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  • Presently, the leadership required for organizations embodies authenticity and partnership; aligning values, vision, resources, and commitment as organizations gain momentum in the midst of transformation.
  • To answer these questions, I investigate my values, skills, and ambitions.

Transcript

  • 1. Authentic Leadership Credo Caryn Auriel University of St. Thomas April 2011
  • 2. Introduction
      • Call For New Leadership:
    • In my paper, I explore my leadership awareness, strengths, values, and development in order to optimize my leadership essence.
    •   It is concerned with facilitation, service, and partnership.
    • Throughout the paper, I utilize a student employment initiative; weaving the learning process for strategic leadership, moral leadership application, and key elements of my leadership development.
  • 3. Figure 1 illuminates the inter-connectedness between the alignment of my values, purpose, and behavior to the strategic learning process created by Hughes and Beatty (2005). It also serves as a framework for the arrangement of my paper.
  • 4. At My Best
    • Knowing who I am and how to be my authentic self is the essence of alignment between values, goals, and behavior.
    • What kind of facilitator do I want to be?
    • What are my aspirations?
    •   See Table 1 below as an illustration of how each one of my values and assessment themes are intricately knit.
  • 5. Myers-Briggs (ENFP) Personality type RBS Values Behind my person type StrengthsFinder Natural talent foundation Career Leader Competencies and ambitions Extroversion : Directing energy mainly toward the world of people and objects. Enthusiastic Service Influential Connectedness: Listen and share thoughts. Relator: Have closeness with others. Manage/Influence People Intuition: Focus on perceiving patterns and interrelationships; concentrating on meanings and possibilities. Positive Cooperation Creative Positivity: Upbeat, creative to engender enthusiasm. Futuristic: See the possibilities. Creative Production Feeling: Value-based decision making with consideration for others. Empathy/Compassion Respect   Empathy: An understanding of others. Individuation: Appreciate everyone’s uniqueness. Mentoring and Counseling Perceiving: Open and adaptable to change and a high value for spontaneity. Tenacity Adaptable Commitment Adaptability: Live in the moment. Strategic: See alternatives. Theory and Conceptual Thinking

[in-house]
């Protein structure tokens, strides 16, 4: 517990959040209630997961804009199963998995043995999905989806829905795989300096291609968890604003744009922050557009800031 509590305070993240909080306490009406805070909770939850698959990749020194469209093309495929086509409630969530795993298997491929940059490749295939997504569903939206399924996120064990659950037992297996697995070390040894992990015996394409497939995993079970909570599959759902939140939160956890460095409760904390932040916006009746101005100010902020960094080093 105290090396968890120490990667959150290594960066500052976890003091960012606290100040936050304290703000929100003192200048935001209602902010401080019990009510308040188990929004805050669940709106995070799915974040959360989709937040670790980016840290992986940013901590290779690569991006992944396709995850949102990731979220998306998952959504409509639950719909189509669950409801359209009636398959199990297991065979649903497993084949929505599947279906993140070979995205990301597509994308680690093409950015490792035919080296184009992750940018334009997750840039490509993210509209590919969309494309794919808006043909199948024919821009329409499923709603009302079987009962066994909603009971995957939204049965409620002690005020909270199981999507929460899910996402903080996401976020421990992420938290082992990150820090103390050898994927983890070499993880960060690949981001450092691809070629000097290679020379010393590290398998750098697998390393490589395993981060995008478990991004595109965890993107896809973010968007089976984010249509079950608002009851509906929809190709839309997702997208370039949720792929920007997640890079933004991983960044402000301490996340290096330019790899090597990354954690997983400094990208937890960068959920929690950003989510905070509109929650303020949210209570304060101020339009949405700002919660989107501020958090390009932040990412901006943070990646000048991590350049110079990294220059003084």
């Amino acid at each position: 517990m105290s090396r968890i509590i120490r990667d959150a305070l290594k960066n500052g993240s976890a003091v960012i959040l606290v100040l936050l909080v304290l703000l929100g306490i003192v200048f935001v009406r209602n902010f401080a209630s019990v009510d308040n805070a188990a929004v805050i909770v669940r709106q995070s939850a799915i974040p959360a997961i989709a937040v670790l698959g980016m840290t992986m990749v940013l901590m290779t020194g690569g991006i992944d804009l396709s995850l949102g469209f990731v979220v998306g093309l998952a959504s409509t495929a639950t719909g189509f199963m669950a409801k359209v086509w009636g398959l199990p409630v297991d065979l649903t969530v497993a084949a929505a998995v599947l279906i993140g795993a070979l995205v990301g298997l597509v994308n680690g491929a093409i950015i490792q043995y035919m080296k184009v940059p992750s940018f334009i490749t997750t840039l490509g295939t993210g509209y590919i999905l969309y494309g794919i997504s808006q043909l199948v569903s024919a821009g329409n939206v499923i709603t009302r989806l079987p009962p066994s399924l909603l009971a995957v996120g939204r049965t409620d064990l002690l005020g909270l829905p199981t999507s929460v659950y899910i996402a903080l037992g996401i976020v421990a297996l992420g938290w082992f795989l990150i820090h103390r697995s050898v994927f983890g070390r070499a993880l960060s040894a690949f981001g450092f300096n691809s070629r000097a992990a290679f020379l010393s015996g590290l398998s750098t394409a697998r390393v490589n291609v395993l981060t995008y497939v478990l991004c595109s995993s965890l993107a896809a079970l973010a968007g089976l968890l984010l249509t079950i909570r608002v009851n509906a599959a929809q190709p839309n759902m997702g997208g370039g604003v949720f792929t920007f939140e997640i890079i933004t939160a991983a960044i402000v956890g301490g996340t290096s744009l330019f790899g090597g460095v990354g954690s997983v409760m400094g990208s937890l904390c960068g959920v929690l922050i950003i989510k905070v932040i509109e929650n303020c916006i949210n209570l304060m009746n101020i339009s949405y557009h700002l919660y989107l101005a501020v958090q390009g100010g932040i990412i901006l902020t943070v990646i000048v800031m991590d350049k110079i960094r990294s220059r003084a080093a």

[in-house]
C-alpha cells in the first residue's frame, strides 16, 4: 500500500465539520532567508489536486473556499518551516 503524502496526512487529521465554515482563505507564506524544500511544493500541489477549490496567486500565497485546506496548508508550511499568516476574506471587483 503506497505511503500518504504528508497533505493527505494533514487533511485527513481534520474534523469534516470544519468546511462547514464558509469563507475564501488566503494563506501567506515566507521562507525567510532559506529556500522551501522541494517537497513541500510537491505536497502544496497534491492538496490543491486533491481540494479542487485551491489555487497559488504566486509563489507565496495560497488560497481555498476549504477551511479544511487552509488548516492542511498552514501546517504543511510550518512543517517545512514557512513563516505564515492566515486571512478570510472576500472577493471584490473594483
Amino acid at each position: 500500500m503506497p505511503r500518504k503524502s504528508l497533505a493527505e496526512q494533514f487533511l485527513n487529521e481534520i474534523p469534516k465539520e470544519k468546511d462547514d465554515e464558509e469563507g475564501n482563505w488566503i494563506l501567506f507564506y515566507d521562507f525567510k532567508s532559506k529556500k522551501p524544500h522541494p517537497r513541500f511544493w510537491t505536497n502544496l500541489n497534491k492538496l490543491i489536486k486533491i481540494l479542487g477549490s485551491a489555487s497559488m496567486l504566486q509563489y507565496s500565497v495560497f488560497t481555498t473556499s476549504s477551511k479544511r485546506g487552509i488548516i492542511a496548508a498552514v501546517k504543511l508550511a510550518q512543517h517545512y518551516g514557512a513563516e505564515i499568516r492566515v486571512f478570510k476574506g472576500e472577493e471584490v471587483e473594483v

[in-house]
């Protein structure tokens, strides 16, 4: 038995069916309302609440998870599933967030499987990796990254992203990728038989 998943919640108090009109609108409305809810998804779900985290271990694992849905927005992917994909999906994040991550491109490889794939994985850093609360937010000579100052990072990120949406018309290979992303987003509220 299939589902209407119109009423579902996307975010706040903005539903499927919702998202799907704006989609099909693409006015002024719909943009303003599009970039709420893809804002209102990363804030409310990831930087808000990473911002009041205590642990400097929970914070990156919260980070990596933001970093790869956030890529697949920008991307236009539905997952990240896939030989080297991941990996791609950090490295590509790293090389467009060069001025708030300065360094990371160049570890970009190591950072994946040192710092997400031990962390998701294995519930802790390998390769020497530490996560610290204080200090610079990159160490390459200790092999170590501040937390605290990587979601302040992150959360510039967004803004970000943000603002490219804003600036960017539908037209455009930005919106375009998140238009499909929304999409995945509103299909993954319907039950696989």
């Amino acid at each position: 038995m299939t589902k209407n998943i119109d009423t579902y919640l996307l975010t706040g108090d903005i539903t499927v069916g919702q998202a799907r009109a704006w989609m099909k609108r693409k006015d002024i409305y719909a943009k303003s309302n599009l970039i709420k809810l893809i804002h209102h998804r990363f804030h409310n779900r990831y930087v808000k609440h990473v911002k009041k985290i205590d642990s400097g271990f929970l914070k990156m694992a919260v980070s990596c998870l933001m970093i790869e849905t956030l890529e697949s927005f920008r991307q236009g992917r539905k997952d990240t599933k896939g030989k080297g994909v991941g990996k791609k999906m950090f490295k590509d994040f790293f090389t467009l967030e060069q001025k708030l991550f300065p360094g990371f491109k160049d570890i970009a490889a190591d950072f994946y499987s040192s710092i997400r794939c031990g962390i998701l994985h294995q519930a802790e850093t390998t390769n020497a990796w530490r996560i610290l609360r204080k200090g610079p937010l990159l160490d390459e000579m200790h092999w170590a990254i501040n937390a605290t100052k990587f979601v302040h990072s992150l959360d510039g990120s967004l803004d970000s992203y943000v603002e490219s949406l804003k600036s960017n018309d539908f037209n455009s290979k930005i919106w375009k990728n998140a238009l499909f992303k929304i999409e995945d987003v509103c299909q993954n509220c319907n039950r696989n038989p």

• 6. Strategic Thinking, Acting, and Influencing
    • Strategic Acting integrates mindful listening and moral values to implement thinking into action.
    • Leaders that I consider admirable role models have translated ideas into action for the good of the whole.
    • It is my intent to model the same by setting clear priorities and creating space for learning and risk taking.
  • 7. Both Hughes and Beatty’s (2005) learning process and Block’s (1996) stewardship strategy are integral to my leadership vision and mission:
    • To increase moral and ethical awareness, building relationships that promote self-understanding and development (personally, emotionally, socially, professionally and spiritually).
    • It is my desire to play a critical role to collaboratively assist others in the transformation process by bringing a genuine positive intent to the table.
    • I see myself facilitating transformation through trusting relationships, crafting culture, developing talent, and fostering supportive environments for open dialogue.
    • Thus, resulting in raised awareness, performance, and responsibility.
  • 8. Transformation
    • Throughout my recent personal, spiritual, and academic journey I am transforming my leadership patterns to involve collaboration and co-creation.
    • For instance, my old practices in management consisted of ‘telling and selling’ as a way to influence and motivate teams. My patterns were about caretaking and patriarchy instead of mutuality.
    • I attribute this old pattern to the era (1970-1980) in which I learned management techniques, as well as my past organizational cultures. (Nature/Nurture)
    • Throughout this transition, I learned that stewardship asks to serve organizations without caretaking and without taking control; in other words, partnership, not parenting.
  • 9. Currently
    • After a time of healing and questioning my work’s purpose, I chose to return to my professional life personally transformed.
    • It is not a position I desire, I now purposefully select my role in society responding to my present context. Currently, I recognize that it is a personal transformation of my perspectives, which is my real purpose.
    • “ What emerges is not a new job-which would be a change-but some new sense of yourself, some new reality you’re dealing with, some new idea, that is moving you forward” (Bridges, 2004, p. 98).